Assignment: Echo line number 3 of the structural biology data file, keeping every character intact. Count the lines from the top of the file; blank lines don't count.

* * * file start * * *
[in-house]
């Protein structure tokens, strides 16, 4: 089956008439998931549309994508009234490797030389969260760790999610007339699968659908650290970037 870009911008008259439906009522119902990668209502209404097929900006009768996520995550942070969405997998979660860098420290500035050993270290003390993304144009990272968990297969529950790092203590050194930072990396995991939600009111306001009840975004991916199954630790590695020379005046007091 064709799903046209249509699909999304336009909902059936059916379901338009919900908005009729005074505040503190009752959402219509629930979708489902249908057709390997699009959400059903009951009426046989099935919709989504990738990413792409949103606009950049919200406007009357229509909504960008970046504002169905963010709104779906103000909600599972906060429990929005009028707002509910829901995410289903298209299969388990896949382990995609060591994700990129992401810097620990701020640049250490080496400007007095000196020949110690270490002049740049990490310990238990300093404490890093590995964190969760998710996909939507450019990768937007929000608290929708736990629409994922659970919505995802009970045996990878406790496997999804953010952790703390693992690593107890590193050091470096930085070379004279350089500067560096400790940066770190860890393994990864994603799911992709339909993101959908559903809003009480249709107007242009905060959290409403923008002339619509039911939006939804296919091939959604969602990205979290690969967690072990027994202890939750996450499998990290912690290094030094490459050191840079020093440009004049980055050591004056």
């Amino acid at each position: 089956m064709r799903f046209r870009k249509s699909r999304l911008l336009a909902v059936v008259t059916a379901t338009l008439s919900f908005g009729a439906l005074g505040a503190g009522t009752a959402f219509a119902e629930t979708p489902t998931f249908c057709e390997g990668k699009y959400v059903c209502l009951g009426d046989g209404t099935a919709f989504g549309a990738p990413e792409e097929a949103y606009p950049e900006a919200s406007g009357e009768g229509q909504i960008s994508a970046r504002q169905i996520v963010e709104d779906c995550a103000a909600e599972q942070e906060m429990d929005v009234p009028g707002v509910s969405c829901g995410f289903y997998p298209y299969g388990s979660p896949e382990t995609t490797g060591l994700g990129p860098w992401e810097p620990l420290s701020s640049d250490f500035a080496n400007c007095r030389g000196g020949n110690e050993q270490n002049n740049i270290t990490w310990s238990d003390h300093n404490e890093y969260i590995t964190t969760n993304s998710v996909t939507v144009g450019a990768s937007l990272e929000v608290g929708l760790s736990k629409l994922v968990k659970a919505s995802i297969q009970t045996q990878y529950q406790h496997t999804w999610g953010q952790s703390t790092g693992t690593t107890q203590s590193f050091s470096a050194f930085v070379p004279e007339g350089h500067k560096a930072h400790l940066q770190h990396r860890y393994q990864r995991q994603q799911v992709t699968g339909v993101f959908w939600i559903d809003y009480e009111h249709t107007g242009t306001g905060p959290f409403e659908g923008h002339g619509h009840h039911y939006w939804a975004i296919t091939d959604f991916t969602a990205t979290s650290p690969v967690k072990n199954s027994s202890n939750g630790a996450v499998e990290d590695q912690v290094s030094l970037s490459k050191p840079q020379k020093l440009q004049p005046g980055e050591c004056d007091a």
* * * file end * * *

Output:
């Amino acid at each position: 089956m064709r799903f046209r870009k249509s699909r999304l911008l336009a909902v059936v008259t059916a379901t338009l008439s919900f908005g009729a439906l005074g505040a503190g009522t009752a959402f219509a119902e629930t979708p489902t998931f249908c057709e390997g990668k699009y959400v059903c209502l009951g009426d046989g209404t099935a919709f989504g549309a990738p990413e792409e097929a949103y606009p950049e900006a919200s406007g009357e009768g229509q909504i960008s994508a970046r504002q169905i996520v963010e709104d779906c995550a103000a909600e599972q942070e906060m429990d929005v009234p009028g707002v509910s969405c829901g995410f289903y997998p298209y299969g388990s979660p896949e382990t995609t490797g060591l994700g990129p860098w992401e810097p620990l420290s701020s640049d250490f500035a080496n400007c007095r030389g000196g020949n110690e050993q270490n002049n740049i270290t990490w310990s238990d003390h300093n404490e890093y969260i590995t964190t969760n993304s998710v996909t939507v144009g450019a990768s937007l990272e929000v608290g929708l760790s736990k629409l994922v968990k659970a919505s995802i297969q009970t045996q990878y529950q406790h496997t999804w999610g953010q952790s703390t790092g693992t690593t107890q203590s590193f050091s470096a050194f930085v070379p004279e007339g350089h500067k560096a930072h400790l940066q770190h990396r860890y393994q990864r995991q994603q799911v992709t699968g339909v993101f959908w939600i559903d809003y009480e009111h249709t107007g242009t306001g905060p959290f409403e659908g923008h002339g619509h009840h039911y939006w939804a975004i296919t091939d959604f991916t969602a990205t979290s650290p690969v967690k072990n199954s027994s202890n939750g630790a996450v499998e990290d590695q912690v290094s030094l970037s490459k050191p840079q020379k020093l440009q004049p005046g980055e050591c004056d007091a």